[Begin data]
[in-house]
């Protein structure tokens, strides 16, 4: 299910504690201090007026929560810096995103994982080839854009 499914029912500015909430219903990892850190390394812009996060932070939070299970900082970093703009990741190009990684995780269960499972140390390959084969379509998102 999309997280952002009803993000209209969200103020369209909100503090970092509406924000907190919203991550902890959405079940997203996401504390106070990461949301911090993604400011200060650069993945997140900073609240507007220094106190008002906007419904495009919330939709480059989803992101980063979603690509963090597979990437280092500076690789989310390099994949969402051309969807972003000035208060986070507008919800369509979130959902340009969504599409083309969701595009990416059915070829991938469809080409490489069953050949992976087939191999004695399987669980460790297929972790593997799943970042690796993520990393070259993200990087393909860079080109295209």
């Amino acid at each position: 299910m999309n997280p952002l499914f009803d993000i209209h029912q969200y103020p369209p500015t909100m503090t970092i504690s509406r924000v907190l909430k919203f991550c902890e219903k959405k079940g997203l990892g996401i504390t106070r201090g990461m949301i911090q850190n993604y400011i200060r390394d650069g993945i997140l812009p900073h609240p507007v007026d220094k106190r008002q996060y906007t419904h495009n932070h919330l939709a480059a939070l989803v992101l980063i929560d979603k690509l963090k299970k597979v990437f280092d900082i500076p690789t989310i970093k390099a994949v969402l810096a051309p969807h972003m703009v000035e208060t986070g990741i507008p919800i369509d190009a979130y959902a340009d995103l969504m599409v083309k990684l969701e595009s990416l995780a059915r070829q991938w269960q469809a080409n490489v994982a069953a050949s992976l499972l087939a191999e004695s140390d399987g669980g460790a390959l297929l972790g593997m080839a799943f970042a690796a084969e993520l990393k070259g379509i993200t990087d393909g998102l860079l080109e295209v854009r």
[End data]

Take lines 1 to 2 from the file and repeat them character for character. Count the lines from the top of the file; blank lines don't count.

[in-house]
């Protein structure tokens, strides 16, 4: 299910504690201090007026929560810096995103994982080839854009 499914029912500015909430219903990892850190390394812009996060932070939070299970900082970093703009990741190009990684995780269960499972140390390959084969379509998102 999309997280952002009803993000209209969200103020369209909100503090970092509406924000907190919203991550902890959405079940997203996401504390106070990461949301911090993604400011200060650069993945997140900073609240507007220094106190008002906007419904495009919330939709480059989803992101980063979603690509963090597979990437280092500076690789989310390099994949969402051309969807972003000035208060986070507008919800369509979130959902340009969504599409083309969701595009990416059915070829991938469809080409490489069953050949992976087939191999004695399987669980460790297929972790593997799943970042690796993520990393070259993200990087393909860079080109295209």